Whew, that was way too much rock in the past few days, time to get back to the gentle embrace of the new sounds of Paris. Yes, I'm total whore for everything that comes out of that scene now, so shoot me. This is another of the older jawns, as DJ Medhi dropped this in 2004 on Ed Banger Records. Mehdi seems like this most unknown of the scene, as he really does not have many releases. But, he spun on the Ed Banger show in NYC (and killed it!) and is clearly a part of the inner circle. Hope that he is in the laboratory cooking up electro madness and keeping on lock stash for now.

As for the song, it's got to be one of the funnier ones in a minute. It's basically about trying to get into a club, but being rejected by the door person. "I am somebody" appears to be the response from the rejected, as the inner Stuart Smalley comes out in full effect.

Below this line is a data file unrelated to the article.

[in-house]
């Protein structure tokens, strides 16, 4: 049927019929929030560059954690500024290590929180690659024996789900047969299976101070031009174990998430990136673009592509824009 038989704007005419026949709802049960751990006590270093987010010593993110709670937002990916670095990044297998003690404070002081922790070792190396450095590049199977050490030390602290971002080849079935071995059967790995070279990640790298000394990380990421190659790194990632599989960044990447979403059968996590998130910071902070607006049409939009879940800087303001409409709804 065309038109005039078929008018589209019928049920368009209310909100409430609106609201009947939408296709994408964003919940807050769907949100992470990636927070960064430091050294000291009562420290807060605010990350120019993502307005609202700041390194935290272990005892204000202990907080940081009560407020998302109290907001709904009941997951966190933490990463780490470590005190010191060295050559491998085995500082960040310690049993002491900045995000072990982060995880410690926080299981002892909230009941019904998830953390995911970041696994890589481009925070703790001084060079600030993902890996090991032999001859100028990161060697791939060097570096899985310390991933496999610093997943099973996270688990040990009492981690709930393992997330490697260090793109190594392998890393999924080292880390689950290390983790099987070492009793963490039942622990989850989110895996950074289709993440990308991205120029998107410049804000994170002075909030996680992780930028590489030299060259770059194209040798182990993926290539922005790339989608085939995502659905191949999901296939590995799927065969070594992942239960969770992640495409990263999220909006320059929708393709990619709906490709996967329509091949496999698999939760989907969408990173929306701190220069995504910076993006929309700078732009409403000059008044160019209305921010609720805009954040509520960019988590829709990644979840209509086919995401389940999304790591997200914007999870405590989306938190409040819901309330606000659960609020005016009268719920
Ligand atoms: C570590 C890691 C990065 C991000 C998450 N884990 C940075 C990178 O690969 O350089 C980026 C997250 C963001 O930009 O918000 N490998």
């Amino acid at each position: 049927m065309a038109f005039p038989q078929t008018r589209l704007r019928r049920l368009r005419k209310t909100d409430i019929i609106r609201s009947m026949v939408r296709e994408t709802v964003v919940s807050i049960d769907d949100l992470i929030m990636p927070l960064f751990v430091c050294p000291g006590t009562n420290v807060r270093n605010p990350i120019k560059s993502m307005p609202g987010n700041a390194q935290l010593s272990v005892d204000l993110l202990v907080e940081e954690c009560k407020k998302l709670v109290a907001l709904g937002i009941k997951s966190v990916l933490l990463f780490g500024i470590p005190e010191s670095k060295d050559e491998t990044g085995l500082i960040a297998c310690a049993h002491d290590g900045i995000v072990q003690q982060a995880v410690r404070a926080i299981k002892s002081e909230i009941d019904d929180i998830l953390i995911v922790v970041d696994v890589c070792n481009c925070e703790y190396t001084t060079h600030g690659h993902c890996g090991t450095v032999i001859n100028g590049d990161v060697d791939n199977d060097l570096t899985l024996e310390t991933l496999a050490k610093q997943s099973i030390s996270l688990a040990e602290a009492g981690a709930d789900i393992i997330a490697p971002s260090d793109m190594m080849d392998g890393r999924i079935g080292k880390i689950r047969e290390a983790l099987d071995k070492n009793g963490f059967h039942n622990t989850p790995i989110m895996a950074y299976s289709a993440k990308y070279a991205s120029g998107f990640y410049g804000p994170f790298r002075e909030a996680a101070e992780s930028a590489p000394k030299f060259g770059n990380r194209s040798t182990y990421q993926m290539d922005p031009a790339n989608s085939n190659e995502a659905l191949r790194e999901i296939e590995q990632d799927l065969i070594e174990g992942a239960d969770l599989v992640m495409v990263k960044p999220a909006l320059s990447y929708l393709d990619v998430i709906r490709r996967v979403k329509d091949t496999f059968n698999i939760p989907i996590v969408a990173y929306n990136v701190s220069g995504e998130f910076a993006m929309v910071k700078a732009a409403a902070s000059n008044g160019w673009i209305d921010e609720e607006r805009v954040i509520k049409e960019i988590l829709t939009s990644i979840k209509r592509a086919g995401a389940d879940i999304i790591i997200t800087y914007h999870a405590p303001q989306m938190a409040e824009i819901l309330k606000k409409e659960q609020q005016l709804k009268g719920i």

-Have you ever wished that your drinking and dancing could help the less fortunate and make a difference? Of course you do, right? Tonight is the perfect chance to make your dreams come true, as Project H.O.M.E. is hosting a dance party/fundraiser at the World Cafe Live.

It's post-work, pre-TV time, so you have no good excuse. Stop in, support the cause and say hi to me. I'll be the dude requesting "We Are Your Friends" and "Big Pimpin'," waving my arms like I just don't care, to the embarrassment of the good people involved in this event like EO and KE.

-Laugh While You Can: Red State Son collects some great clips from underrated TV shows of the past (peep Colbert pre-Strangers With Candy!)

Monday, October 16, 2006

Dylan Sunday - Theme Time Radio Hours #14-15


Bob Dylan, Theme Time Radio Hour #14 (Devil)

Bob Dylan, Theme Time Radio Hour #15 (Eyes)